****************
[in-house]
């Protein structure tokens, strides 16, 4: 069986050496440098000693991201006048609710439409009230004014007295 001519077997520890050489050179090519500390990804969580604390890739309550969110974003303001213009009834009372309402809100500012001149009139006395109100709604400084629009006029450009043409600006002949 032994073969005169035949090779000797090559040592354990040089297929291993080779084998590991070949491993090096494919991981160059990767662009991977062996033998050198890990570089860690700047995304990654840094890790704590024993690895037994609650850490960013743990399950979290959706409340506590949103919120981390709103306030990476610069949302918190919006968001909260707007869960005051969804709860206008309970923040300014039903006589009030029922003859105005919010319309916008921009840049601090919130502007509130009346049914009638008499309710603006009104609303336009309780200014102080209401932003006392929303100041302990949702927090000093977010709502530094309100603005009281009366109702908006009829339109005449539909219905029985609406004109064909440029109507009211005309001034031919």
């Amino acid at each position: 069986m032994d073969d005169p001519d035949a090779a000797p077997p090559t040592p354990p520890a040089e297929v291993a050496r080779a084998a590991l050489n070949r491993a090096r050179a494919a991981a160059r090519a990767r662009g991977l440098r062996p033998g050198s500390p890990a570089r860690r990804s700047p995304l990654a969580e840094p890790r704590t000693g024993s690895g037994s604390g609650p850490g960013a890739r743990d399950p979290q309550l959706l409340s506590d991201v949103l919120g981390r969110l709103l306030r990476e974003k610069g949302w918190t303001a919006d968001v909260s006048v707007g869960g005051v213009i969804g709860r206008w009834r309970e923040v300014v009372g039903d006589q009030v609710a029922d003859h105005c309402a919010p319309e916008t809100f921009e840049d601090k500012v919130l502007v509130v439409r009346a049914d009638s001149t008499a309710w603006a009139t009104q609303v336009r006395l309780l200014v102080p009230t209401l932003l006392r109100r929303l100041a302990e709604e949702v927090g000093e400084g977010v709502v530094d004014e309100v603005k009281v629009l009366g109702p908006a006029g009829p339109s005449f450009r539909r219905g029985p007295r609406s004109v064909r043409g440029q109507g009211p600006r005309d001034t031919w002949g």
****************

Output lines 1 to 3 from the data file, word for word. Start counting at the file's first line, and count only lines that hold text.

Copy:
[in-house]
């Protein structure tokens, strides 16, 4: 069986050496440098000693991201006048609710439409009230004014007295 001519077997520890050489050179090519500390990804969580604390890739309550969110974003303001213009009834009372309402809100500012001149009139006395109100709604400084629009006029450009043409600006002949 032994073969005169035949090779000797090559040592354990040089297929291993080779084998590991070949491993090096494919991981160059990767662009991977062996033998050198890990570089860690700047995304990654840094890790704590024993690895037994609650850490960013743990399950979290959706409340506590949103919120981390709103306030990476610069949302918190919006968001909260707007869960005051969804709860206008309970923040300014039903006589009030029922003859105005919010319309916008921009840049601090919130502007509130009346049914009638008499309710603006009104609303336009309780200014102080209401932003006392929303100041302990949702927090000093977010709502530094309100603005009281009366109702908006009829339109005449539909219905029985609406004109064909440029109507009211005309001034031919």
């Amino acid at each position: 069986m032994d073969d005169p001519d035949a090779a000797p077997p090559t040592p354990p520890a040089e297929v291993a050496r080779a084998a590991l050489n070949r491993a090096r050179a494919a991981a160059r090519a990767r662009g991977l440098r062996p033998g050198s500390p890990a570089r860690r990804s700047p995304l990654a969580e840094p890790r704590t000693g024993s690895g037994s604390g609650p850490g960013a890739r743990d399950p979290q309550l959706l409340s506590d991201v949103l919120g981390r969110l709103l306030r990476e974003k610069g949302w918190t303001a919006d968001v909260s006048v707007g869960g005051v213009i969804g709860r206008w009834r309970e923040v300014v009372g039903d006589q009030v609710a029922d003859h105005c309402a919010p319309e916008t809100f921009e840049d601090k500012v919130l502007v509130v439409r009346a049914d009638s001149t008499a309710w603006a009139t009104q609303v336009r006395l309780l200014v102080p009230t209401l932003l006392r109100r929303l100041a302990e709604e949702v927090g000093e400084g977010v709502v530094d004014e309100v603005k009281v629009l009366g109702p908006a006029g009829p339109s005449f450009r539909r219905g029985p007295r609406s004109v064909r043409g440029q109507g009211p600006r005309d001034t031919w002949g």